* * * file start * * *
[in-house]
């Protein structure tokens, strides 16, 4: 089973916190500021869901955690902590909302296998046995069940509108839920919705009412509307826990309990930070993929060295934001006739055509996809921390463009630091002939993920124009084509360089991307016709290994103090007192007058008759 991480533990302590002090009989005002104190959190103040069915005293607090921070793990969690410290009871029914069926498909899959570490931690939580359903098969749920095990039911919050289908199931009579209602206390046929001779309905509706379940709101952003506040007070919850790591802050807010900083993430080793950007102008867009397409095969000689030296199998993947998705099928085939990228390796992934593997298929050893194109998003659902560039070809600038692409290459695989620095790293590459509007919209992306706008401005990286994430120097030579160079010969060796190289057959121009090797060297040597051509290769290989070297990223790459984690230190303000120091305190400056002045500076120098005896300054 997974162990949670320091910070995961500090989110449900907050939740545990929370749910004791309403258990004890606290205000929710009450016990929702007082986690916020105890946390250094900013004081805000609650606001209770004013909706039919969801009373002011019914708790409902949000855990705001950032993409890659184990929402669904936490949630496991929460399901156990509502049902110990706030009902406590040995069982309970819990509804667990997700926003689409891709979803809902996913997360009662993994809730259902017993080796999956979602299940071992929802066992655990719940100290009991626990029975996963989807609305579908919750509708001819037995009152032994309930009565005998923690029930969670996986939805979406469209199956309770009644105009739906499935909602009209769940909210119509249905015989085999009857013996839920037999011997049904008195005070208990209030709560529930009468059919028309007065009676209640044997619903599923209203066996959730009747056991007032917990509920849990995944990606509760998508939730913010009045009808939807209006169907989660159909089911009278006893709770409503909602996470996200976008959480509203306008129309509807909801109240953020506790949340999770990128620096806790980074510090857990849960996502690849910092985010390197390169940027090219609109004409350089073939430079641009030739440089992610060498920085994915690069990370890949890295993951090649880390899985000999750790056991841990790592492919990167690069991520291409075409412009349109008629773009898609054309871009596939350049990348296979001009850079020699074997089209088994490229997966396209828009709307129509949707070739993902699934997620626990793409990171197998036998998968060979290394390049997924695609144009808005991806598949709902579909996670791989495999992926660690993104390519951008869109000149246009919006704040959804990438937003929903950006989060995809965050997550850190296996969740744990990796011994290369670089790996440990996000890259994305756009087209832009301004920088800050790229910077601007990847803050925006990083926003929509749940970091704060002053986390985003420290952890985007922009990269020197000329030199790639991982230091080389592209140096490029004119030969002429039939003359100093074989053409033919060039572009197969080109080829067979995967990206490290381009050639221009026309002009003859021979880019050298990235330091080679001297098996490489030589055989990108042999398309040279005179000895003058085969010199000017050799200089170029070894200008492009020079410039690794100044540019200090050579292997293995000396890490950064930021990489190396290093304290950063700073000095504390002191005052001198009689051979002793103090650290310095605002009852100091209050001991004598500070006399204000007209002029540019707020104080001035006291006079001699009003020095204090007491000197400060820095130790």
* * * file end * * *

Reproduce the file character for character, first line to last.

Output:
[in-house]
């Protein structure tokens, strides 16, 4: 089973916190500021869901955690902590909302296998046995069940509108839920919705009412509307826990309990930070993929060295934001006739055509996809921390463009630091002939993920124009084509360089991307016709290994103090007192007058008759 991480533990302590002090009989005002104190959190103040069915005293607090921070793990969690410290009871029914069926498909899959570490931690939580359903098969749920095990039911919050289908199931009579209602206390046929001779309905509706379940709101952003506040007070919850790591802050807010900083993430080793950007102008867009397409095969000689030296199998993947998705099928085939990228390796992934593997298929050893194109998003659902560039070809600038692409290459695989620095790293590459509007919209992306706008401005990286994430120097030579160079010969060796190289057959121009090797060297040597051509290769290989070297990223790459984690230190303000120091305190400056002045500076120098005896300054 997974162990949670320091910070995961500090989110449900907050939740545990929370749910004791309403258990004890606290205000929710009450016990929702007082986690916020105890946390250094900013004081805000609650606001209770004013909706039919969801009373002011019914708790409902949000855990705001950032993409890659184990929402669904936490949630496991929460399901156990509502049902110990706030009902406590040995069982309970819990509804667990997700926003689409891709979803809902996913997360009662993994809730259902017993080796999956979602299940071992929802066992655990719940100290009991626990029975996963989807609305579908919750509708001819037995009152032994309930009565005998923690029930969670996986939805979406469209199956309770009644105009739906499935909602009209769940909210119509249905015989085999009857013996839920037999011997049904008195005070208990209030709560529930009468059919028309007065009676209640044997619903599923209203066996959730009747056991007032917990509920849990995944990606509760998508939730913010009045009808939807209006169907989660159909089911009278006893709770409503909602996470996200976008959480509203306008129309509807909801109240953020506790949340999770990128620096806790980074510090857990849960996502690849910092985010390197390169940027090219609109004409350089073939430079641009030739440089992610060498920085994915690069990370890949890295993951090649880390899985000999750790056991841990790592492919990167690069991520291409075409412009349109008629773009898609054309871009596939350049990348296979001009850079020699074997089209088994490229997966396209828009709307129509949707070739993902699934997620626990793409990171197998036998998968060979290394390049997924695609144009808005991806598949709902579909996670791989495999992926660690993104390519951008869109000149246009919006704040959804990438937003929903950006989060995809965050997550850190296996969740744990990796011994290369670089790996440990996000890259994305756009087209832009301004920088800050790229910077601007990847803050925006990083926003929509749940970091704060002053986390985003420290952890985007922009990269020197000329030199790639991982230091080389592209140096490029004119030969002429039939003359100093074989053409033919060039572009197969080109080829067979995967990206490290381009050639221009026309002009003859021979880019050298990235330091080679001297098996490489030589055989990108042999398309040279005179000895003058085969010199000017050799200089170029070894200008492009020079410039690794100044540019200090050579292997293995000396890490950064930021990489190396290093304290950063700073000095504390002191005052001198009689051979002793103090650290310095605002009852100091209050001991004598500070006399204000007209002029540019707020104080001035006291006079001699009003020095204090007491000197400060820095130790």